Third steep: 7oz. spring water/ 170 F./ 1 minute. This time the natural sweetness was standing out again. Still a very good cup.

Fourth steep: 7oz. spring water/ 175 F./ 2 minutes. Tasty enough, but unremarkable. Definitely time to call it quits, though in the future I will try higher temperature and longer steeping time to see if this tea will stretch a little farther.

Overall I rate this tea a 4.5. I refrain from giving it a 5 only because I am still largely inexpereinced when it comes to Japanese teas, and I do not want to declare something perfect, until I have had a chance to experience more of what Japan has to offer. This is a great tea, and I don't think any lover of Japanese tea would be dissapointed. If you are, tell me what you're drinking, 'cos that stuff has to be awesome.

Saturday, June 16, 2007

Update: Tung Ting (Red Blossom Tea Co.)

So I emailed the company about the problems I had with the Tung Ting, and I can not say enough about their customer service. It took about a day, but they emailed me back, offering to send me a replacement. I decided I'd rather have a refund, so I called them. As soon as I gave them my name, the gentleman knew who I was and what I was calling about. He was more than happy to refund my money and asked only that I send what I have back, so that they could take a look at it and identify the problem. With that kind of consideration and resolution, I am happy to continue shopping from them.

Wednesday, June 13, 2007

Luna Tea Cakes

Since I work at Central Market, I get to sample all the new trendy stuff, that I would otherwise not waste money on. This gives me a chance to do a public service. Wondering about that new tea you saw at the grocery store but hesitant to degrade yourself and buy it, now you can just come here, and I can either satiate your curiosity or convince you its worth trying after all.

We got the Luna tea cakes shortly after received the new TROT RTD (Ready to Drink) Luna Teas (and if you are wondering what those taste like, their complete crap. I can't sell them and had to send about 60 cases back to the vendor). They come in three flavors, Vanilla Macadamia, Berry Pomegranate, and Orange Blossom. You can go here to look at their website and browse the nutritional information if you are curious.

All in all they're not that bad, though they are more of a Cliff Bar than a tea cake. The Vanilla Macadamia was my favorite. They have a decent texture and are not too sweet, but personally I say go with a Lara Bar.

I give the Luna Tea Cakes a 3.3. (The Lara Bars get a 5).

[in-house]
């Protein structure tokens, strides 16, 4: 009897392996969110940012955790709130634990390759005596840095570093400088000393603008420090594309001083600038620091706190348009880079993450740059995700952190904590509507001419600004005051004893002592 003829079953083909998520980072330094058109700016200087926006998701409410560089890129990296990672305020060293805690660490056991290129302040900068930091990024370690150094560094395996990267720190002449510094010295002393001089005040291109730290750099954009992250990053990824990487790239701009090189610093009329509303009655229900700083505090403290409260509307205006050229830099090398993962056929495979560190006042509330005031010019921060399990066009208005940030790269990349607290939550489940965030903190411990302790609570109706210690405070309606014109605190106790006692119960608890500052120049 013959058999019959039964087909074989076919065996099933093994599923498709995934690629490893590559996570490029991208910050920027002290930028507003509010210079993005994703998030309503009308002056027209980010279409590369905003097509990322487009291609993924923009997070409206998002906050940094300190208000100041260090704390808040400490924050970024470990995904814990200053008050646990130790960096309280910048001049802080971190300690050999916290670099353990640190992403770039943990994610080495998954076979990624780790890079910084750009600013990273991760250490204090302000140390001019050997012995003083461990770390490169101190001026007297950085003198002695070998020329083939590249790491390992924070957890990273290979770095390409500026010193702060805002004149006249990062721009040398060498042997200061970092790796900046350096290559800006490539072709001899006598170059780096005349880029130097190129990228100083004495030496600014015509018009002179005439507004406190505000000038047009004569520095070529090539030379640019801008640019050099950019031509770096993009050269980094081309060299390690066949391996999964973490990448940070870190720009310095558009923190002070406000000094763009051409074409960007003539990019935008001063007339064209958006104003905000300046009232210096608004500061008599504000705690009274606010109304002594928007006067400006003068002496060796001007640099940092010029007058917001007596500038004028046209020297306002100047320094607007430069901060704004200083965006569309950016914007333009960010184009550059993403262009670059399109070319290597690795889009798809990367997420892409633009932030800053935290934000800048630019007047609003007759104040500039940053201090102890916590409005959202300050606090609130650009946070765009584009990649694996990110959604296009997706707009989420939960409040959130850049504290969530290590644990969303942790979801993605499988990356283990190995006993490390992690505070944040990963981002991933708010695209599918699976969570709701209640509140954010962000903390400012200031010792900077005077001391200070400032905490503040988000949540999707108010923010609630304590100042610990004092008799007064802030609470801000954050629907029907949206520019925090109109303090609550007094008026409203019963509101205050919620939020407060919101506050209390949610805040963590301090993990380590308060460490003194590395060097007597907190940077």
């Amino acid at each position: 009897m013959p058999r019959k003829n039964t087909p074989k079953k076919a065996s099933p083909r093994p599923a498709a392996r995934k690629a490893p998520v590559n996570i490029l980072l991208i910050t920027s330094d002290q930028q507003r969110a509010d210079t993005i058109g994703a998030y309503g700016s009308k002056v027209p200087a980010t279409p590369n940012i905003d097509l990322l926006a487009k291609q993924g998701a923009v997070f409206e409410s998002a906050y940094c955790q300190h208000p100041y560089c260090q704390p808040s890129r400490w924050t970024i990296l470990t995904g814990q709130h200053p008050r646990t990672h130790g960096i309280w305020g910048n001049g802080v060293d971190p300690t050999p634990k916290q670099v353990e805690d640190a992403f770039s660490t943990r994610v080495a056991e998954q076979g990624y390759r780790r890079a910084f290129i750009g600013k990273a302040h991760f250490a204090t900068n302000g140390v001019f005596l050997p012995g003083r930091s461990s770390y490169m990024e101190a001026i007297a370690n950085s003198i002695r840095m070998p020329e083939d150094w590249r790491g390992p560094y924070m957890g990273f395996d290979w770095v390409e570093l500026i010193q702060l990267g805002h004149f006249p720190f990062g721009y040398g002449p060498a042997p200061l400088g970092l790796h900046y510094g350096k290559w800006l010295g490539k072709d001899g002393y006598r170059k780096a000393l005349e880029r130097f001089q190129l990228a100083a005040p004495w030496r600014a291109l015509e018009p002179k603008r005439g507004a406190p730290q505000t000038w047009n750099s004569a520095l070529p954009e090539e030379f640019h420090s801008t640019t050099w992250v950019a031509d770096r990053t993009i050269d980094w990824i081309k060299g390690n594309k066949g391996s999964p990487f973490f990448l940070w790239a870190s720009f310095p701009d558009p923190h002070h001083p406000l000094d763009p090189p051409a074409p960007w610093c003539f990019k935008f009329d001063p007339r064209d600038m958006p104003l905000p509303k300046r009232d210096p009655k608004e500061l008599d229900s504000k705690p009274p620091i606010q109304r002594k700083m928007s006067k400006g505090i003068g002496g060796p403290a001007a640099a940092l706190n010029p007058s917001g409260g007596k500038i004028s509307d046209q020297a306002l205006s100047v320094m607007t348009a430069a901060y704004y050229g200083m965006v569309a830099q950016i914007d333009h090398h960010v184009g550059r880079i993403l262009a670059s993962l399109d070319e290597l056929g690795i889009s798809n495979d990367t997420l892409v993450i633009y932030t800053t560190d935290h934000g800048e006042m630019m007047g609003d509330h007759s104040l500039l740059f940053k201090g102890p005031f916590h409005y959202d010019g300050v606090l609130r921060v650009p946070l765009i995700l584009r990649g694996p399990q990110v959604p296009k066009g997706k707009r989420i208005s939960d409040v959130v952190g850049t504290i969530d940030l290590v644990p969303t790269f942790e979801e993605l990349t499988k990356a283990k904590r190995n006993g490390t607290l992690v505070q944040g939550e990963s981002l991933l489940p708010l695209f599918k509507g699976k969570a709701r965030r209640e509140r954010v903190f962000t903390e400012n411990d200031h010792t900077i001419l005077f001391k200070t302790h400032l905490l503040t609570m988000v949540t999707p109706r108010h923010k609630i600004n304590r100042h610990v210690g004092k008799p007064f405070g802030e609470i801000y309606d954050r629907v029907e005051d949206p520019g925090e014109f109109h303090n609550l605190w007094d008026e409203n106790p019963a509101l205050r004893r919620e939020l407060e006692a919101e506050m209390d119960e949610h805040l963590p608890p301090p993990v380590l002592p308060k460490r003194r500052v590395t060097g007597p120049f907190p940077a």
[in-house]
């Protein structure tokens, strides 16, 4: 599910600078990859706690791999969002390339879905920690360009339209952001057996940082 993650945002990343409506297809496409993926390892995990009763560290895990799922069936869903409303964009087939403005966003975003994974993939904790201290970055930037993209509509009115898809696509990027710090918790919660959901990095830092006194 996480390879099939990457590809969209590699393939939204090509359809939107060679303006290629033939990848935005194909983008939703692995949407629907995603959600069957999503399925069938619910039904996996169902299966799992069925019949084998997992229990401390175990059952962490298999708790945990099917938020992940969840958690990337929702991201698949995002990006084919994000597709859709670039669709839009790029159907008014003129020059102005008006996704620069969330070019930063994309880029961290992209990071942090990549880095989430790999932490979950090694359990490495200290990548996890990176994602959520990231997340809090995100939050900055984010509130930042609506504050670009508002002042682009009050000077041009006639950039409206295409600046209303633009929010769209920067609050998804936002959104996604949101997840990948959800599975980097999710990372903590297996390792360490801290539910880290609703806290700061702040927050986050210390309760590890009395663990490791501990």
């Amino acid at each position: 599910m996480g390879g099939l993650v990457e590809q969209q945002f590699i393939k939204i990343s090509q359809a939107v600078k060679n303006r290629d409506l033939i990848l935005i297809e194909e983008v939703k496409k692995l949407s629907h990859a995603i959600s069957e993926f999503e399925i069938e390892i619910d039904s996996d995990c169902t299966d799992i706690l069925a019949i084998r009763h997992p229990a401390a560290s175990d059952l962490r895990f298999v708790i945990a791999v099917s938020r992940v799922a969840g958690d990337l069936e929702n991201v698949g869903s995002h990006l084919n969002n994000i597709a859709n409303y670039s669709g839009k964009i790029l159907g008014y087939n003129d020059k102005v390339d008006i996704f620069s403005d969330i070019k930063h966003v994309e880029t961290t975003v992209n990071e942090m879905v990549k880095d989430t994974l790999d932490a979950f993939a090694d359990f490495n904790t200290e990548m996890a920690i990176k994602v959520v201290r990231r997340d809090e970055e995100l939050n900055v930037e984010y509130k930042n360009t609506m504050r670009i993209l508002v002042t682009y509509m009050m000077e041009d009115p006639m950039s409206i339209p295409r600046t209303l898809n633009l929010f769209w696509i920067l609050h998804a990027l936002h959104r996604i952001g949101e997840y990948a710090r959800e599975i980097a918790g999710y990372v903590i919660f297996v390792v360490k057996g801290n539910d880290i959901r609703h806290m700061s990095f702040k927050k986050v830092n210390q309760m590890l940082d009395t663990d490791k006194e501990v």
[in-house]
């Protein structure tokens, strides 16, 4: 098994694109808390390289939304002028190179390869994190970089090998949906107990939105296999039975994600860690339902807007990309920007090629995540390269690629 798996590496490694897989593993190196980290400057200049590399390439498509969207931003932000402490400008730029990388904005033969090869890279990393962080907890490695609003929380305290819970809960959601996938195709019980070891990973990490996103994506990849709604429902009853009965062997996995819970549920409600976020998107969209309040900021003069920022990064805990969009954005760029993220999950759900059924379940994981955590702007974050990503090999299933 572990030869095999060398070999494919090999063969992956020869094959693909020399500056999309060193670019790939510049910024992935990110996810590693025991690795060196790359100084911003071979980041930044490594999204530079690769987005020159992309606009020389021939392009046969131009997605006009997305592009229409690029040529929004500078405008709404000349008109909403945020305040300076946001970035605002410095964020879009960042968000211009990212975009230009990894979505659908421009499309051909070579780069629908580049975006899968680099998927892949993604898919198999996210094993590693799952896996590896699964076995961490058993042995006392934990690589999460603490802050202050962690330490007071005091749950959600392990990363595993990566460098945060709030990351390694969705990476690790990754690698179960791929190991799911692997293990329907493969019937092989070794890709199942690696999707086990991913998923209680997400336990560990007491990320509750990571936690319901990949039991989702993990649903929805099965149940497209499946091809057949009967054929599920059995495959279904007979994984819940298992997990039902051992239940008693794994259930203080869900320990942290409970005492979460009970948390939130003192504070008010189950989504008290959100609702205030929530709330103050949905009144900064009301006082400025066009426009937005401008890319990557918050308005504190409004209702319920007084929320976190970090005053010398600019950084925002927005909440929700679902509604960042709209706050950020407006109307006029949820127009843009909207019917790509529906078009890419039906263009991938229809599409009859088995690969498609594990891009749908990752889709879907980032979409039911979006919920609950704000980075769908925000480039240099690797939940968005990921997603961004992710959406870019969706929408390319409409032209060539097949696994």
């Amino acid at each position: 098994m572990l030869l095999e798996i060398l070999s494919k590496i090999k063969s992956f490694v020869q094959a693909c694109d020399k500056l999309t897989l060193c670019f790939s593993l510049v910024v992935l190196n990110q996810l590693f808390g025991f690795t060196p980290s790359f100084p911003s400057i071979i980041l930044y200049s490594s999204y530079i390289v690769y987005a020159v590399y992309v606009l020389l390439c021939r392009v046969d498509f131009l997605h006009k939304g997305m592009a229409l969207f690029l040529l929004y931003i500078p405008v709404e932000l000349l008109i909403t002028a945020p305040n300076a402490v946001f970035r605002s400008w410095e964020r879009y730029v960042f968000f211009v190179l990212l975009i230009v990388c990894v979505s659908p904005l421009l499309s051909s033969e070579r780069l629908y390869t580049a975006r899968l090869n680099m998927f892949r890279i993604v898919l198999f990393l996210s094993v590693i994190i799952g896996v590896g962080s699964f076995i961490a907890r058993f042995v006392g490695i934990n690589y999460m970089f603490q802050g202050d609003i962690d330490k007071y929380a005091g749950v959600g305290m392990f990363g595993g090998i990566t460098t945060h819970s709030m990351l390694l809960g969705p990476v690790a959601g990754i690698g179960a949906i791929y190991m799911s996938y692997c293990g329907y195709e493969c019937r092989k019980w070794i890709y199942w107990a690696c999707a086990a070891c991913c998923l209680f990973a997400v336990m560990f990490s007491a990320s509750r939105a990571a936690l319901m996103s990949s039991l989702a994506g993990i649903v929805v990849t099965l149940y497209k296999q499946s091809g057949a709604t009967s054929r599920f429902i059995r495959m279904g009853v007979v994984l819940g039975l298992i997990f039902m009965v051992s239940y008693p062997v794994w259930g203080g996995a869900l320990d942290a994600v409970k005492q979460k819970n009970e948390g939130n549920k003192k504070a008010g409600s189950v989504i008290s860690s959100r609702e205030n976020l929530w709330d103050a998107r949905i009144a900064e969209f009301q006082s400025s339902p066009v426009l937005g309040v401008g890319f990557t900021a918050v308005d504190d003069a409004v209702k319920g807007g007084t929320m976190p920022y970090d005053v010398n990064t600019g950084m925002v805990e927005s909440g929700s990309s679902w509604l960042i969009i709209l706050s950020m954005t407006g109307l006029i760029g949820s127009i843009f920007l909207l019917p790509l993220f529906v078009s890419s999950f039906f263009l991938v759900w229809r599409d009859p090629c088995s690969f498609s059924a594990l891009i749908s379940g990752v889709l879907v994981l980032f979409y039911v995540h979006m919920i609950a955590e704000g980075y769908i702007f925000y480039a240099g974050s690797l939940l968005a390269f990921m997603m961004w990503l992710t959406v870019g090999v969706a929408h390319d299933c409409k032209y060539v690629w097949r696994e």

Saturday, June 9, 2007

Shimizu Genji-san (Or possibly Hokujo?)

This is Shimizu Genji-san, quite possibly my favorite man in all of Japan. At the very least he is by far my favorite artist in Tokoname. I am positively mad about this guy.
Over the last year I purchased his Yakishime Tetsuki Samashi and Kabuse Ushirode. I spent several months Googleing him in my desperate attempts to find more his work, but I was s.o.l. I even emailed Rishi and had a conversation with Sean O'leary about it, but his works were no where to be found on the web.

Until now.

(edit: look at this, I used noticed three times in two sentences. Would someone please hit me upside the head with a thesaurus).

I was browsing through the link I left in my last post, when I noticed a kyusu that I really liked. I took a closer look, and noticed how familiar the style was, then I noticed Shimizu-san's chop and rejoiced.

Here is a link to a larger gallery of his work: Shimizu Hokujo

In celebration of the opportunity to throw away more money on superfluous tea pots, I will get off of my ass tomorrow and finally right a review.

Tokoname Kyusu

On another forum, someone provided a link to some fantastic Tokoname kyusu. I have not purchased one yet, so I can not attest to their actualy quality, but I am quite fond of how they look.

Here's the link:

Wednesday, June 6, 2007


As soon as I get readers, I stop posting. My apologies, but things are hectic right now. This week is our inventory at work, and my wife has been set to another store, so she's commuting and working fourteen hour day, so I am trying to take care of everything at home, and the in-laws have just left for Germany, so I have to swing by their house to take care of the pets.

Things have been busy. But I am getting several days off soon, and I'll crank out a few reviews.